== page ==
KIH #63. Dynamically challenged? Being referred to as dynamic speakers makes the breed distinct from planars like classic MartinLogan, Quad and Magnepan. Following nomen est omen, one might conclude that dynamics would be a dynamic speaker’s greatest forté. But speaker designer Pat McGinty of Meadowlark explains why they’re more challenged than you might think.

Nepotism

…the practice among those with power or influence of favouring relatives or friends, especially by giving them jobs…

Because I worked as Pat McGinty’s national sales manager before I began my reviewing career, you might suspect some form of nepo behind today’s showcase feature. But the only tie-in there would be his Irish-sounding family name and our now living in Eire – tenuous at best. The real reason I felt like writing about him now is actually a seeming disconnect between Meadowlark v1 and v2. A break if you will.

Six moons, six publisher’s picks for the year. As an elevator pitch, it had a ring to it. Not having an elevator meant right back down to earth, in this case my main review system. As it turned out, there had been six hardware additions/changes I made this year which since became a regular part of my tool kit. Aside from enjoying them like any other audiophile would his/her new toys, they’re also most useful and practical in my work. The better or more varied my tools, the more detailed the findings become which can only make them more relevant to the readers. Being year’s end where we customarily look back to give thanks, this Sixes Feature was the perfect opportunity to acknowledge these makers for their contributions to my work going forward…

There are many kinds of audio shows. On one end there’s a dealer renting a suitable location like a small castle, a clubhouse on a golf course or other venue that by itself already makes the journey attractive. Distributors often have somewhat larger budgets to organize an event for their dealers across a few hotel rooms. Then come the big commercial shows run by companies or organizations which make their living from shows. Now exhibitors have to dig deep into their pockets as exhibit space gets costly but the organizer’s name and fame attract many visitors. These visitors could be exclusively trade, just consumers or a mix of the two. Entrance fees are mostly fair since the exhibitors cough up the bulk of the costs plus then some…

Living in style. The two young designers of Deeptime Ltd. from the Czech Republic believe in it. They also believe in organic shapes and exploiting hi-tech 3D printing to build their 3-piece speaker system from the most ubiquitous material on the planet: sand. The 87dB passive Spirula speaker fits a 3″ bamboo-fibre widebander into an inert sealed enclosure for 75Hz-20kHz bandwidth. Like Vivid’s tapered absorbers, the continuously narrowing always round Spirula cabinet spirals down upon itself to a point. Three metal cones deal with gravity…

Moscow 2018. Once again—the way it had been 7 years ago—Moscow’s Hi-End Show became the main cultural event of this year’s fall in the Russian capital. For three days in November (11th to 14th) , the Moscow Holiday Inn Tagansky hosted the MHES® show. Among its exhibits were premium systems and components. Home cinemas and ‘smart home’ systems were conspicuously absent. Unusual novelties and thoroughly thought-out solutions, famous brands and ingenious designs bearing less-known names (and sometimes none at all, being just prototypes), abundant albums of mostly vinyl and reel-to-reel tape, a relaxed atmosphere, active involvement of visitors, their keen interest and communications, excellent sound quality and lots of music — that’s what MHES 2018 was all about.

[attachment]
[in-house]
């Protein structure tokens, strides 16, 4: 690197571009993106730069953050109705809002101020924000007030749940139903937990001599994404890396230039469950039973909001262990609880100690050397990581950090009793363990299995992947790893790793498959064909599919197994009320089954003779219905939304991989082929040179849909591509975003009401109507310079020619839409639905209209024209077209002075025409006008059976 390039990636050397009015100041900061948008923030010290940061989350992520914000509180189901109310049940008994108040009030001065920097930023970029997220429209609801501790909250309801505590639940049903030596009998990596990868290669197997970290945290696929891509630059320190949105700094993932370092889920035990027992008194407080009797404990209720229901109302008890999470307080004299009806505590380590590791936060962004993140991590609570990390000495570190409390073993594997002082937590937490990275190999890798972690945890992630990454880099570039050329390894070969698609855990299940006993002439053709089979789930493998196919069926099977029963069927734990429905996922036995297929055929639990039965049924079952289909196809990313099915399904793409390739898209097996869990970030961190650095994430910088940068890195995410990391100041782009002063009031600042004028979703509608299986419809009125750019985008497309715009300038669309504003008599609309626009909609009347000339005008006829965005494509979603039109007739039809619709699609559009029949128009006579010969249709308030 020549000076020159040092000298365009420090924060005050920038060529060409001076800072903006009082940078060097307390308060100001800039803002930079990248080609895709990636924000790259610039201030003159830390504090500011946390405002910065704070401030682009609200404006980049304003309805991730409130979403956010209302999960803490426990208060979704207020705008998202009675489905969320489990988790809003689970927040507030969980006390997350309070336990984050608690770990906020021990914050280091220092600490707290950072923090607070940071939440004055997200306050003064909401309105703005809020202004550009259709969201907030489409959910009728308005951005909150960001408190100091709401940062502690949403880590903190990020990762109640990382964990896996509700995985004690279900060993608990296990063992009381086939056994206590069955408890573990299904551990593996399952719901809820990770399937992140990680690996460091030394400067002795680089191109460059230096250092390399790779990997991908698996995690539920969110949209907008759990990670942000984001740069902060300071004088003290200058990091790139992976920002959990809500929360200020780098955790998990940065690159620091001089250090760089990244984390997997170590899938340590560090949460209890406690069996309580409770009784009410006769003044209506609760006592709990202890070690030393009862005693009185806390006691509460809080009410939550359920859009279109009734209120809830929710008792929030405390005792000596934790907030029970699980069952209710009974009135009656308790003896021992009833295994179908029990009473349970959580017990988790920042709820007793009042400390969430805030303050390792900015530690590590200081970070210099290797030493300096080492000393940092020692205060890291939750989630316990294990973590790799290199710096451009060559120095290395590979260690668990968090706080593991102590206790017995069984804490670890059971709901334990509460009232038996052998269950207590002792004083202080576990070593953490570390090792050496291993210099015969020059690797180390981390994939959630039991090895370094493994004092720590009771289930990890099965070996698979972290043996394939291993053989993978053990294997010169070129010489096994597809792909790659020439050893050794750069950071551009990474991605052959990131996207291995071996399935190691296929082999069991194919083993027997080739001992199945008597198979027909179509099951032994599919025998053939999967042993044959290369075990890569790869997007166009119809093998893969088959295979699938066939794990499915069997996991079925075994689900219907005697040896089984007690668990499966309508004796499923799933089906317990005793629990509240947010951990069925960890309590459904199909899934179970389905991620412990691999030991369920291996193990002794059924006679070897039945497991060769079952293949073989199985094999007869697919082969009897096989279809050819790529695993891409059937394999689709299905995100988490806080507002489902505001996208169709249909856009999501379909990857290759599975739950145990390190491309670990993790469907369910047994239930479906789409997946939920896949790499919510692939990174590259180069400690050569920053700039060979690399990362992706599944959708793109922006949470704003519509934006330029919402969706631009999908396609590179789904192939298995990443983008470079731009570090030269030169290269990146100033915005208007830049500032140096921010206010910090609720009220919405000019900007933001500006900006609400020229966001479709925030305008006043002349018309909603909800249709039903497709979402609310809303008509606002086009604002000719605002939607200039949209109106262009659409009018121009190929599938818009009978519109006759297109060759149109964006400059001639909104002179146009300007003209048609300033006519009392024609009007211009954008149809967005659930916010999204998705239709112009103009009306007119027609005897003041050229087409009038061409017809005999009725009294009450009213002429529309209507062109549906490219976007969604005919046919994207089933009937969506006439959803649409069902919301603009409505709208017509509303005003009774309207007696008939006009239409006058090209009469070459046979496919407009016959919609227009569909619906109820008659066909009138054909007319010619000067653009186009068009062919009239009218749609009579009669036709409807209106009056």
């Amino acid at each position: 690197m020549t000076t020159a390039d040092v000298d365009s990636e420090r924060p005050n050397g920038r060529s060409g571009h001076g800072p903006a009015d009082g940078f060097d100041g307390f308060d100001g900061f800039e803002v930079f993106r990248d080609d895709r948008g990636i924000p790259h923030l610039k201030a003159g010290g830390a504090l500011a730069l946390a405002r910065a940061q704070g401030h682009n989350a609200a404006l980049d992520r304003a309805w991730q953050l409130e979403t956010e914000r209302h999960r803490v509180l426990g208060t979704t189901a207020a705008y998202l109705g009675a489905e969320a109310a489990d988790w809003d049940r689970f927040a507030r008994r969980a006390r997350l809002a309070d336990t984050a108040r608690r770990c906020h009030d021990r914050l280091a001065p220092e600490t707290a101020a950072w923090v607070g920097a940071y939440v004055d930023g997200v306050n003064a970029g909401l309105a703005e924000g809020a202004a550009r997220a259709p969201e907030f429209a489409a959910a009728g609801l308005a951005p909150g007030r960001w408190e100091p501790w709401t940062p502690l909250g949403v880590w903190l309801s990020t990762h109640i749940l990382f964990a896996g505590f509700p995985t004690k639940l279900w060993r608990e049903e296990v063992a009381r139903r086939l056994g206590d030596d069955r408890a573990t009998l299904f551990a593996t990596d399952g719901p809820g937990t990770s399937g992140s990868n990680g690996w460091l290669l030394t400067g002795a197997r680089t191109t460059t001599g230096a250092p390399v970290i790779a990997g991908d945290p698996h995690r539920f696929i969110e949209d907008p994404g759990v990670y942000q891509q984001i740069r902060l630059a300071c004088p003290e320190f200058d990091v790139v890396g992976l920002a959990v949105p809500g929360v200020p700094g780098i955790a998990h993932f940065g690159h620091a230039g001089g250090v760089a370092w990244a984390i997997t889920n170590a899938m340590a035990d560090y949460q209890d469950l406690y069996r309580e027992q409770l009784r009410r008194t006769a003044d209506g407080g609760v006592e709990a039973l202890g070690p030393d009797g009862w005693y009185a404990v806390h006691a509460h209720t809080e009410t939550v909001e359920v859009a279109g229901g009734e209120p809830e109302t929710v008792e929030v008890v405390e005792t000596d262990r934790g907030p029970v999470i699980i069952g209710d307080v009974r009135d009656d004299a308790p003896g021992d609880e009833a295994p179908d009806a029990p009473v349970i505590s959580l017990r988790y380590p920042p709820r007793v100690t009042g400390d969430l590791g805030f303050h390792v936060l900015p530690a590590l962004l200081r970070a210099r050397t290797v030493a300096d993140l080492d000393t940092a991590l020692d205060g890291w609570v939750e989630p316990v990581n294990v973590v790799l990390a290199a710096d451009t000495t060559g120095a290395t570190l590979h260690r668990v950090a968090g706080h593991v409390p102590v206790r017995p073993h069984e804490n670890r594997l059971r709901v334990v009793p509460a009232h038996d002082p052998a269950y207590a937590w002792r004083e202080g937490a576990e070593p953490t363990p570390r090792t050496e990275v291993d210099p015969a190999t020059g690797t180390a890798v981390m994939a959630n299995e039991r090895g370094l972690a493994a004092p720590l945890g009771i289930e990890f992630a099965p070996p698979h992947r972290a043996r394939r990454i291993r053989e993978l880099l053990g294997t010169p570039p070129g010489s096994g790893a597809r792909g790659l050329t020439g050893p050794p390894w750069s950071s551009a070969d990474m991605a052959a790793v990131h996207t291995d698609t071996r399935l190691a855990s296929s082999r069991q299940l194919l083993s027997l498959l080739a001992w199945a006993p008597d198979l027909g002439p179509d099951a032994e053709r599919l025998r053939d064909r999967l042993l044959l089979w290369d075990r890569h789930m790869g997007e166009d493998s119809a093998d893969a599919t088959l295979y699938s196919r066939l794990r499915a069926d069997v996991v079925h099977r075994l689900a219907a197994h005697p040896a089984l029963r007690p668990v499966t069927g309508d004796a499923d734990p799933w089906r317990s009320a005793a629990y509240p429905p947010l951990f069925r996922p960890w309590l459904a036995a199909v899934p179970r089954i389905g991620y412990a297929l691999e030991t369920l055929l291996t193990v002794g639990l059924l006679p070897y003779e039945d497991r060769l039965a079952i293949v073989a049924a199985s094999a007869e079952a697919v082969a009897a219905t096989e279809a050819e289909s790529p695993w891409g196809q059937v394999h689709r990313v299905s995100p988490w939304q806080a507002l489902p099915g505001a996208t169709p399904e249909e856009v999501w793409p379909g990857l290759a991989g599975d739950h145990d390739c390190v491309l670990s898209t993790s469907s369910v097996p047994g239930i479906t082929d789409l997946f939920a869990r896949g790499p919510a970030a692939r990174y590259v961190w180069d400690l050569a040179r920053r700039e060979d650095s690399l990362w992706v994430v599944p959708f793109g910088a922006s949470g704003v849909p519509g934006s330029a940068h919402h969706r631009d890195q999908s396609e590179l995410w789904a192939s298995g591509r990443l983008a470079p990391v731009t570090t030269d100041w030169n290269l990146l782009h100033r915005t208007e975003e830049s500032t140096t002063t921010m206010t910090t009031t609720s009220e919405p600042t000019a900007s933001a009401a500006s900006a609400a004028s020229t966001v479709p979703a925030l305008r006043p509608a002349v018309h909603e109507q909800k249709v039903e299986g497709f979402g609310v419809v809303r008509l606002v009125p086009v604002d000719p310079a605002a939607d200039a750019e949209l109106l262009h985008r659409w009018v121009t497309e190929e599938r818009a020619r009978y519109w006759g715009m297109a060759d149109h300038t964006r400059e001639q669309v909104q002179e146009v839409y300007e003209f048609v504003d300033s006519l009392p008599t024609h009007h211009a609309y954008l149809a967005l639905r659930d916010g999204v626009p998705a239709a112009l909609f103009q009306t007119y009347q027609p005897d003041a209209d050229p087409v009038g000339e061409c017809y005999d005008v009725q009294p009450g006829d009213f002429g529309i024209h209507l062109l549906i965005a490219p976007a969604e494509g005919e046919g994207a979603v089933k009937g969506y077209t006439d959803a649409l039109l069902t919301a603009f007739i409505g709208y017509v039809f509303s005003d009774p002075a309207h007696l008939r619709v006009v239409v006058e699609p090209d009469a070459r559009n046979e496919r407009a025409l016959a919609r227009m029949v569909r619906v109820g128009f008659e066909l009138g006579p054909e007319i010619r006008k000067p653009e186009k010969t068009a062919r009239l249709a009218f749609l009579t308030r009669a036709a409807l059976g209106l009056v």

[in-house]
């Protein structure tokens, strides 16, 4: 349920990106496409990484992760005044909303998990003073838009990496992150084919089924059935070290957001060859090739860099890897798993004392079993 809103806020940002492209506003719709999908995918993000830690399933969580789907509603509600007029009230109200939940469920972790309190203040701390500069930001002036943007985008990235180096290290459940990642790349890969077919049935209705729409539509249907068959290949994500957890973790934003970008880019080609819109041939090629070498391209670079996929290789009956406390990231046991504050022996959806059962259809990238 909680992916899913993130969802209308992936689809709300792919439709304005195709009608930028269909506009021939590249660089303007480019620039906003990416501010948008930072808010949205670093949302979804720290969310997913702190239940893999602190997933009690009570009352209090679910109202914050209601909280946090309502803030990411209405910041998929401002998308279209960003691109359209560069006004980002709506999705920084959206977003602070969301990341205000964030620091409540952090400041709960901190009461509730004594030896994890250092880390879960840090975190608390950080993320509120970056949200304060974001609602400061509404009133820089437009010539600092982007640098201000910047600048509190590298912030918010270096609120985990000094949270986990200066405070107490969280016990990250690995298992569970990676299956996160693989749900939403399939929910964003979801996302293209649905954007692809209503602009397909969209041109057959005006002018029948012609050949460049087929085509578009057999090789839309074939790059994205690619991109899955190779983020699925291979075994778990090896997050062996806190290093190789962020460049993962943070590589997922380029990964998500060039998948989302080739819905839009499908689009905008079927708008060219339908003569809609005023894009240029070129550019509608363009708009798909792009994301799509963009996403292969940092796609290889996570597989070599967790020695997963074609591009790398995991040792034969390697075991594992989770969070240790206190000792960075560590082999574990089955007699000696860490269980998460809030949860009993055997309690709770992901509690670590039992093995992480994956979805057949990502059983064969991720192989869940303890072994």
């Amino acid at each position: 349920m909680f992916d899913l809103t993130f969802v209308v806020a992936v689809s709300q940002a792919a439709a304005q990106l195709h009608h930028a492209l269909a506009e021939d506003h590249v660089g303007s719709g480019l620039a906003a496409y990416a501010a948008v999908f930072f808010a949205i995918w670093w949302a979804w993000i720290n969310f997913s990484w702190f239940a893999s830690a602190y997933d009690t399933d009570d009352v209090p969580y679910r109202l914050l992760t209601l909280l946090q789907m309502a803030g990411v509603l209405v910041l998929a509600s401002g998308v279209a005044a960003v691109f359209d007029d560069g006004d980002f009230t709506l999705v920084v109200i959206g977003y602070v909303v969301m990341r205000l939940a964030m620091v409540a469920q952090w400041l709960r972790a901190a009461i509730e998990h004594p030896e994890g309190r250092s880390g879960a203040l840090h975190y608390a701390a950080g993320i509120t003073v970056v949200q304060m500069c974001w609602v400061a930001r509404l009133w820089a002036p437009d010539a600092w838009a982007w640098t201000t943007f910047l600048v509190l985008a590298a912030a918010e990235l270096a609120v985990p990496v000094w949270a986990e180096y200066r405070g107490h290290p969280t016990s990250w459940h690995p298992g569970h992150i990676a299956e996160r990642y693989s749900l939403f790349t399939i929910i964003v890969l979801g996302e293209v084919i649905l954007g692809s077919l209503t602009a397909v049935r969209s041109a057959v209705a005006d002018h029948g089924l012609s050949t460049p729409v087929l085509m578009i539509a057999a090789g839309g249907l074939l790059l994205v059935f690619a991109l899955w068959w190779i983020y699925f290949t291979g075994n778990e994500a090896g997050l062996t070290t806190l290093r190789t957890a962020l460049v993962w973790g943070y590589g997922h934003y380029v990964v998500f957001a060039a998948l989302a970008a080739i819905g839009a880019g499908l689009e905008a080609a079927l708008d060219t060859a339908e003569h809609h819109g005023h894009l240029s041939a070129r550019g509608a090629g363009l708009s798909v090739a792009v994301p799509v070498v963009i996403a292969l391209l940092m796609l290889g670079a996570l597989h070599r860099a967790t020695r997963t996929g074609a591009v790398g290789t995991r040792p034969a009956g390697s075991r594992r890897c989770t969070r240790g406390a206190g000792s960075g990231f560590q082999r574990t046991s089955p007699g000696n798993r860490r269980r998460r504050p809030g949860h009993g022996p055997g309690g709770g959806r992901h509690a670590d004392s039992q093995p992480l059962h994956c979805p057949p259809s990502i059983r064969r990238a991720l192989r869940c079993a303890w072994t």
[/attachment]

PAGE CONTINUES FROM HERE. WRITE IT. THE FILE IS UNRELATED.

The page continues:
Slovenia. Finland. Today’s two speakers come from very different parts of the world. Just so, their designers worked in some kind of sync considering. What are we considering, you ask? Dipole line-source radiation. Skinny sound beam atop big woofer cabinet.

Petite but potent. Today, we look at three compact speakers which all sound a lot bigger, go lower and do it louder than they look: the Boenicke Audio W5, the soundkaos Vox 3 and the Gravelli Bespoke Audio Virtuoso. The first two are from the land of not milk and honey but chocolate, cheese, watches and banking. The last one is from Czechia. That’s also one of the last bastions of boutique Western tube manufacture. Think KR Audio, Emission Labs and EAT. And now Gravelli.

There are many ways to execute speaker design. Today we look at two speakers which to my mind offer unusually attractive solutions to mend the often contradictory hopes of marrying compact size, 20Hz bandwidth and high undistorted SPL. Should your notions on the ideal house-trained speaker add the narrow-most baffle for the smallest visual impact and about 1 metre of height to not obscure your views out the window – cast your eyes at Æquo’s Stilla from Holland; and Sottovoce’s Stereo 3 from Spain.

Show reports. Looking around, it seems that journalists who attend hifi shows feel obligated to produce some type of report afterwards. Having done many of those over the years myself, I’ve given this topic some thought of late. Now things no longer add up. Here’s my knock-out 1-2-3 combo as to why.